Quantification of viral inactivation by photochemical treatment with amotosalen and UV A light, using a novel polymerase chain reaction inhibition method with preamplification.

Journal of Infectious Diseases

PubMedID: 17109347

Allain JP, Hsu J, Pranmeth M, Hanson D, Stassinopoulos A, Fischetti L, Corash L, Lin L. Quantification of viral inactivation by photochemical treatment with amotosalen and UV A light, using a novel polymerase chain reaction inhibition method with preamplification. J Infect Dis. 2006;194(12):1737-44.
BACKGROUND
In evaluating a photochemical treatment process for inactivating parvovirus B19, there lacked simple culture methods to measure infectivity. The recently developed enzyme-linked immunospot (ELISpot) infectivity assay uses late-stage erythropoietic progenitor cells and is labor intensive and time consuming. We evaluated a novel, efficient polymerase chain reaction (PCR) inhibition assay and examined correlations with reductions in infectivity.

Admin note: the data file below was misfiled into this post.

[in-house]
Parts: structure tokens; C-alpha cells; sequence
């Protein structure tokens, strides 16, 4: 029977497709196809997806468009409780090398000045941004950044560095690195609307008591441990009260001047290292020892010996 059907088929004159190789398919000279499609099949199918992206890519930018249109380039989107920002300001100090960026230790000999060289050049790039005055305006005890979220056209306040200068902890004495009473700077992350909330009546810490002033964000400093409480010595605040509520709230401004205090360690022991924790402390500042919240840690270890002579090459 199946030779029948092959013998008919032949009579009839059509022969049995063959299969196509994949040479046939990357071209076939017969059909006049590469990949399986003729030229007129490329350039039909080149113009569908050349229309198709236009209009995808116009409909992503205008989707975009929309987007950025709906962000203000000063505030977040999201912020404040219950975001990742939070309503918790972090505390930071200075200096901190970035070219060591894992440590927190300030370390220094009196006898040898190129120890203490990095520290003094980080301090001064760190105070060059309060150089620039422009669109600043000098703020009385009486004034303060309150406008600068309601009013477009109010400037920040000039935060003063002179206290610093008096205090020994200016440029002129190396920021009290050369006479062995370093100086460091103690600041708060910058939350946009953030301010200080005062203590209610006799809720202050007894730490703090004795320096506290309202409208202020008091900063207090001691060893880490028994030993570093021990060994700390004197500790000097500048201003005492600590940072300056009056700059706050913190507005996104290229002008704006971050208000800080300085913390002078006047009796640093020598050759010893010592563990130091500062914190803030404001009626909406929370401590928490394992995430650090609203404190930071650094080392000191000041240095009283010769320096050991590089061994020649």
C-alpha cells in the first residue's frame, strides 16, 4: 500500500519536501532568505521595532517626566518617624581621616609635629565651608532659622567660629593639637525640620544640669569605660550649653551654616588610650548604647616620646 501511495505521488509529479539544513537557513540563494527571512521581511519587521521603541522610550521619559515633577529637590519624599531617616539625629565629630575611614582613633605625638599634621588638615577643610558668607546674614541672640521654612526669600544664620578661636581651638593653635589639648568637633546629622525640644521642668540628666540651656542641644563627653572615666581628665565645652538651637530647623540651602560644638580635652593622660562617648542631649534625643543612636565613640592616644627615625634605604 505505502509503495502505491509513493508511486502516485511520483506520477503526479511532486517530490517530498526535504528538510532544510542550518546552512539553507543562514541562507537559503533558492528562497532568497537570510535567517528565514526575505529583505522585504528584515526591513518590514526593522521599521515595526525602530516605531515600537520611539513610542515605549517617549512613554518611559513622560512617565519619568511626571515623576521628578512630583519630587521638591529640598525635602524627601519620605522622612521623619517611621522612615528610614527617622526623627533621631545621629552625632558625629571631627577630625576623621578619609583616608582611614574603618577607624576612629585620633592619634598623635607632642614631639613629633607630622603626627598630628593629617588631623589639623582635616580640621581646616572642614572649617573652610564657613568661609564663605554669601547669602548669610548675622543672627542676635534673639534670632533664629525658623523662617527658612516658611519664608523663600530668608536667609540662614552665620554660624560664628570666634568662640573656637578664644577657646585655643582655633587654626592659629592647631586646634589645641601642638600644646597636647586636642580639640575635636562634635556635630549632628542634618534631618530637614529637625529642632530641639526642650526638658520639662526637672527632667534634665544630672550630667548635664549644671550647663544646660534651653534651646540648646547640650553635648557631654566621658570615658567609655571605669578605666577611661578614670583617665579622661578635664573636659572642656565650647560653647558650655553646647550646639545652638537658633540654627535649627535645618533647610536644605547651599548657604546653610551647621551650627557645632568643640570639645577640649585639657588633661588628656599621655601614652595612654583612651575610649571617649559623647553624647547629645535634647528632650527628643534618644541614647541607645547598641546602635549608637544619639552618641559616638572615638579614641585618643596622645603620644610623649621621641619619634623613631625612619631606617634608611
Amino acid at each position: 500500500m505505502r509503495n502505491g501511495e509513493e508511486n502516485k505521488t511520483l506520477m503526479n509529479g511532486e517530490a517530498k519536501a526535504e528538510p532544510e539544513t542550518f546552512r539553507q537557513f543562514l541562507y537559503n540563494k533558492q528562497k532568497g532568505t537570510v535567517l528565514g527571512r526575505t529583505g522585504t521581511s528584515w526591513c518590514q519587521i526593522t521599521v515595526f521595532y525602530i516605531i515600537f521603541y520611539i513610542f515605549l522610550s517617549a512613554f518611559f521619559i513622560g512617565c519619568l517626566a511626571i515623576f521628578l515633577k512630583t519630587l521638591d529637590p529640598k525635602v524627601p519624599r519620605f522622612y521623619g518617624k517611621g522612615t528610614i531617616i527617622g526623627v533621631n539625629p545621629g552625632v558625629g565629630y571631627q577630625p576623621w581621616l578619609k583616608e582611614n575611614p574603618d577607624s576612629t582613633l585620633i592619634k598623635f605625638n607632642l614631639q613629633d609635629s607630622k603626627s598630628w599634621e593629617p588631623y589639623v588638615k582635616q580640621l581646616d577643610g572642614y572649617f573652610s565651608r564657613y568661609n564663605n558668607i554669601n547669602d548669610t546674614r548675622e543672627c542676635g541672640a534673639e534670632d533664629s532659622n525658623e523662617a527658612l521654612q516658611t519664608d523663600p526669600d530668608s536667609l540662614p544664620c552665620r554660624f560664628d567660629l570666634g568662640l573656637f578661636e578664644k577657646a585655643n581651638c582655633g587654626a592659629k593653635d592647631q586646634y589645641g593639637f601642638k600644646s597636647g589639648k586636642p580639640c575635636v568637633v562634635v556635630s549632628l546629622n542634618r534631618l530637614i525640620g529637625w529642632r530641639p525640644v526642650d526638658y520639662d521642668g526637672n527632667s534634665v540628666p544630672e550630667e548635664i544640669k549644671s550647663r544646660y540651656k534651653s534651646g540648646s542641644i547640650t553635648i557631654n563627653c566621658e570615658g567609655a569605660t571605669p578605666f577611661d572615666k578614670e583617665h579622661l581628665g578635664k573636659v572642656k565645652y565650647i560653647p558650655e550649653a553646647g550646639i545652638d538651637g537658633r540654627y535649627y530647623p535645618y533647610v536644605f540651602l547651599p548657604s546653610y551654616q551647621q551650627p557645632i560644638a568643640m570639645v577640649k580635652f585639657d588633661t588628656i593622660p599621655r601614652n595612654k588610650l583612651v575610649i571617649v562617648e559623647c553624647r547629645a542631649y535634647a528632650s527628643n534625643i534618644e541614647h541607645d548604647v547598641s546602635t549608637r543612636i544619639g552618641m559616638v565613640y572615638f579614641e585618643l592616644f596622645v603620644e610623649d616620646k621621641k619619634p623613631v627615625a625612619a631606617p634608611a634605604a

METHODS
Contaminated plasma was treated with 150 micromol/L amotosalen and 3 J/cm(2) ultraviolet A light and then tested for DNA modification using conventional PCR inhibition and a novel preamplification approach. The novel assay subjected the samples to preamplification cycles using long-template PCR, followed by quantitative PCR (QPCR) inhibition detection. Both approaches were tested for correlations with reductions in viral infectivity by comparing ELISpot assay results of identical samples.

RESULTS
The B19 preamplification inhibition assay showed detection ranges of 2-2.5 log and demonstrated quantitative correlation with up to a 5.8-log reduction in viral infectivity in ELISpot results. Conventional PCR detected a >5 log reduction in amplification, correlated with a 4.4-log reduction in viral infectivity. A range of 4-log inhibition of hepatitis B virus DNA amplification was also achieved.

CONCLUSIONS
The results demonstrated that a novel preamplification QPCR assay is a useful tool for predicting reductions in infectivity after photochemical treatment. This assay was extended to show utility in circumstances where practical in vitro assays are unavailable for the determination of the efficacy of pathogen inactivation.